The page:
It takes political courage to allocate road space for transit, especially in a city like Nashville, where most people are dependent on cars. It’s a sad statement that the only role the state could think to play in this effort was to undermine Nashville’s local sovereignty and promote heavy-handed government regulation to stifle city-led innovation.

Even in its weakened form, the Tennessee law threatens to block BRT in Nashville, setting a terrible precedent for every other state with cities planning BRT, or even light rail or streetcars. This bill, if copied by other states, could essentially halt this trend, sending U.S. cities spiraling back into the car-dependent 1960s while the rest of the world moves toward a more sustainable future less dependent on scarce oil reserves.

Elected officials should take a close look at what Cleveland’s BRT did for the Ohio economy before enacting similar bills in their states. Cleveland’s BRT helped to bring $5.8 billion into the city, a lot of which was new investment from outside the state. If the Koch brothers’ “Americans for Prosperity” is actually concerned with American prosperity, it should take note.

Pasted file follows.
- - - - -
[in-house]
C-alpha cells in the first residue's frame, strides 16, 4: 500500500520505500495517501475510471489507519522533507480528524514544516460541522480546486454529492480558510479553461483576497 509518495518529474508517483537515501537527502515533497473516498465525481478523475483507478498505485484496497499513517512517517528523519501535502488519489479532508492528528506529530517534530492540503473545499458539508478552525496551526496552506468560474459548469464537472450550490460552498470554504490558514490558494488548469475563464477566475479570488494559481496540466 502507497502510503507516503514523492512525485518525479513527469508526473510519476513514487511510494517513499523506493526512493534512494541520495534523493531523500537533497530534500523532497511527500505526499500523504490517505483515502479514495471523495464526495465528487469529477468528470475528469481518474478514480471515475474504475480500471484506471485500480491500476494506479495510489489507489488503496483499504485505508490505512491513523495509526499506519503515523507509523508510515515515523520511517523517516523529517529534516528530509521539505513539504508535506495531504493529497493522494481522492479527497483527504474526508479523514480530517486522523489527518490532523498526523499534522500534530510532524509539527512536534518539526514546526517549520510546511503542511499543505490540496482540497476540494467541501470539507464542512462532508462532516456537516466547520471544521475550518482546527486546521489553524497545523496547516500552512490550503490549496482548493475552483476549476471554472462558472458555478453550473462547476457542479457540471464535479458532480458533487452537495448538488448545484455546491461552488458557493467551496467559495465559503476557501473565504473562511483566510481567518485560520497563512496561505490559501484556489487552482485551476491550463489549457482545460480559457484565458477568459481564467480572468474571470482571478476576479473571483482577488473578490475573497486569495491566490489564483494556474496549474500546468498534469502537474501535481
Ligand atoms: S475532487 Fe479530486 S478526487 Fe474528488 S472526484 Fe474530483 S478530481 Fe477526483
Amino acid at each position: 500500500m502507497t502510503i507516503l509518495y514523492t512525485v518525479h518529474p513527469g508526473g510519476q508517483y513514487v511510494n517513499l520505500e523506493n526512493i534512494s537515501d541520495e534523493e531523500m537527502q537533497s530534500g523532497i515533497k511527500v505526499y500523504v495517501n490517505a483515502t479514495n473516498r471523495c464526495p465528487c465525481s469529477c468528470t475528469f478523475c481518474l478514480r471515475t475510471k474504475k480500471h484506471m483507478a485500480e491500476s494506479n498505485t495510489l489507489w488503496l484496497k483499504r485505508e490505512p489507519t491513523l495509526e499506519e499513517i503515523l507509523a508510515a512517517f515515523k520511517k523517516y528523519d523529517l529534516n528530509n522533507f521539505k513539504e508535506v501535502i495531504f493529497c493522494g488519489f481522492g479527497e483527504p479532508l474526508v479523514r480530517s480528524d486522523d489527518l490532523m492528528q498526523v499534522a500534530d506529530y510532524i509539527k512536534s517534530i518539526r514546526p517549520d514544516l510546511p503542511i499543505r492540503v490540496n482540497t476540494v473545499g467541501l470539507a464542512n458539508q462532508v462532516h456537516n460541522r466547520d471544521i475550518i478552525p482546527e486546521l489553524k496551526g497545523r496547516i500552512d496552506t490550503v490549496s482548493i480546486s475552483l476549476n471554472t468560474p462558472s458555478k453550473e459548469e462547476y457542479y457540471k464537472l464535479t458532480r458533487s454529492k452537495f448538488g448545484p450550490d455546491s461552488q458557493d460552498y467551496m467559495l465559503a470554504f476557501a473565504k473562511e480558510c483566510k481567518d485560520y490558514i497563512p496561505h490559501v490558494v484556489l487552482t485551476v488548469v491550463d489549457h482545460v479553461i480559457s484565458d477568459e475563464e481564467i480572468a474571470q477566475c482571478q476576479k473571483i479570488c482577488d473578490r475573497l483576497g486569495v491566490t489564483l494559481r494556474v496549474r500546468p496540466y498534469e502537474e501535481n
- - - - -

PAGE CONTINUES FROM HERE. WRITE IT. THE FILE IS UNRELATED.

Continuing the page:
• jamesbeaz

    Extreme cuts to Seattle transit? Effectively banning BRT in Tennessee unless the crazy legislators say it can go forward? The USA is digging its own grave — Europe, Latin America and Asia are laughing at us! And, pretty soon, as climate change becomes more real, they’re not going to tolerate this behavior any longer.

  • Wewilliewinkleman

    http://blog.cleveland.com/ent_impact_arts/2008/02/10cgEUCLID.pdf

    The Cleveland BRT opened in Oct 2008. If you look at the attached, to get the supposed $5.8 billion, they had to go back to 2000 and start counting. Furthermore, the area most in need of investment, Mid-town, 25% of that investment was from one project, the Regional Headquarters of Northeast Ohio Sewer District. Most of the money when to the University area, and the Hospitals were going to expand whether BRT happened or not.

    Look at most of the projects and they are taxpayer funded projects like the Botantical Gardens, Museums, and other public buildings like schools.